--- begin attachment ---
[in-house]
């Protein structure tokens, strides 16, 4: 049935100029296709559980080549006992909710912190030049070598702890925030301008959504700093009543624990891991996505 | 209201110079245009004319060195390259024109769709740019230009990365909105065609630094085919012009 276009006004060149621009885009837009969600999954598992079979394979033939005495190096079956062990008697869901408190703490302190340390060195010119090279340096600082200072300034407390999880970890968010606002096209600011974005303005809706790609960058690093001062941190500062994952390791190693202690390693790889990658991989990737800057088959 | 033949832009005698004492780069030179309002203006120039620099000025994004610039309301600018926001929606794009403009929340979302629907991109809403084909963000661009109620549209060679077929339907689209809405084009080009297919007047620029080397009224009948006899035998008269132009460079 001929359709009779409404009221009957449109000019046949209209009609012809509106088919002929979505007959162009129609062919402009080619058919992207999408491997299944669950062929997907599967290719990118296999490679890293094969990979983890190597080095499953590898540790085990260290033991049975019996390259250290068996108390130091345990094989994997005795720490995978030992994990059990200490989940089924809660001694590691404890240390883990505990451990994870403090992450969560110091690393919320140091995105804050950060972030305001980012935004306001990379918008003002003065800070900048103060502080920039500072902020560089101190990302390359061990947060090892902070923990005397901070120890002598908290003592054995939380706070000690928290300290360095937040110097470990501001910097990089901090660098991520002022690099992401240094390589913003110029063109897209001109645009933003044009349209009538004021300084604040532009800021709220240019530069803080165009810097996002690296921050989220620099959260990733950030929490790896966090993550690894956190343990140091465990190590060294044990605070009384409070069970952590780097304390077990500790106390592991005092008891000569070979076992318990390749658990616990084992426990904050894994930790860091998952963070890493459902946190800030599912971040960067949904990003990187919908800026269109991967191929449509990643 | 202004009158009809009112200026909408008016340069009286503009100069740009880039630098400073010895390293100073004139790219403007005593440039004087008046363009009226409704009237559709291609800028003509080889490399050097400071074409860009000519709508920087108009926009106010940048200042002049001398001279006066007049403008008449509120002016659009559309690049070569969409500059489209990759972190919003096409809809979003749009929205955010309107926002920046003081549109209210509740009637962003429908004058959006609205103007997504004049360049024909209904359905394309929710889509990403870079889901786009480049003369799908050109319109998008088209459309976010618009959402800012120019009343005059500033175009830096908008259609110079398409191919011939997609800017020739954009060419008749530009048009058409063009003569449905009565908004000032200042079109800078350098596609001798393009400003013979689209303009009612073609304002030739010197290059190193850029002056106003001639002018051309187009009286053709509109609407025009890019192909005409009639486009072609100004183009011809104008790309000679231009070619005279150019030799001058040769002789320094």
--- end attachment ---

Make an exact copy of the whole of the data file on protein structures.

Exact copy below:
[in-house]
């Protein structure tokens, strides 16, 4: 049935100029296709559980080549006992909710912190030049070598702890925030301008959504700093009543624990891991996505 | 209201110079245009004319060195390259024109769709740019230009990365909105065609630094085919012009 276009006004060149621009885009837009969600999954598992079979394979033939005495190096079956062990008697869901408190703490302190340390060195010119090279340096600082200072300034407390999880970890968010606002096209600011974005303005809706790609960058690093001062941190500062994952390791190693202690390693790889990658991989990737800057088959 | 033949832009005698004492780069030179309002203006120039620099000025994004610039309301600018926001929606794009403009929340979302629907991109809403084909963000661009109620549209060679077929339907689209809405084009080009297919007047620029080397009224009948006899035998008269132009460079 001929359709009779409404009221009957449109000019046949209209009609012809509106088919002929979505007959162009129609062919402009080619058919992207999408491997299944669950062929997907599967290719990118296999490679890293094969990979983890190597080095499953590898540790085990260290033991049975019996390259250290068996108390130091345990094989994997005795720490995978030992994990059990200490989940089924809660001694590691404890240390883990505990451990994870403090992450969560110091690393919320140091995105804050950060972030305001980012935004306001990379918008003002003065800070900048103060502080920039500072902020560089101190990302390359061990947060090892902070923990005397901070120890002598908290003592054995939380706070000690928290300290360095937040110097470990501001910097990089901090660098991520002022690099992401240094390589913003110029063109897209001109645009933003044009349209009538004021300084604040532009800021709220240019530069803080165009810097996002690296921050989220620099959260990733950030929490790896966090993550690894956190343990140091465990190590060294044990605070009384409070069970952590780097304390077990500790106390592991005092008891000569070979076992318990390749658990616990084992426990904050894994930790860091998952963070890493459902946190800030599912971040960067949904990003990187919908800026269109991967191929449509990643 | 202004009158009809009112200026909408008016340069009286503009100069740009880039630098400073010895390293100073004139790219403007005593440039004087008046363009009226409704009237559709291609800028003509080889490399050097400071074409860009000519709508920087108009926009106010940048200042002049001398001279006066007049403008008449509120002016659009559309690049070569969409500059489209990759972190919003096409809809979003749009929205955010309107926002920046003081549109209210509740009637962003429908004058959006609205103007997504004049360049024909209904359905394309929710889509990403870079889901786009480049003369799908050109319109998008088209459309976010618009959402800012120019009343005059500033175009830096908008259609110079398409191919011939997609800017020739954009060419008749530009048009058409063009003569449905009565908004000032200042079109800078350098596609001798393009400003013979689209303009009612073609304002030739010197290059190193850029002056106003001639002018051309187009009286053709509109609407025009890019192909005409009639486009072609100004183009011809104008790309000679231009070619005279150019030799001058040769002789320094």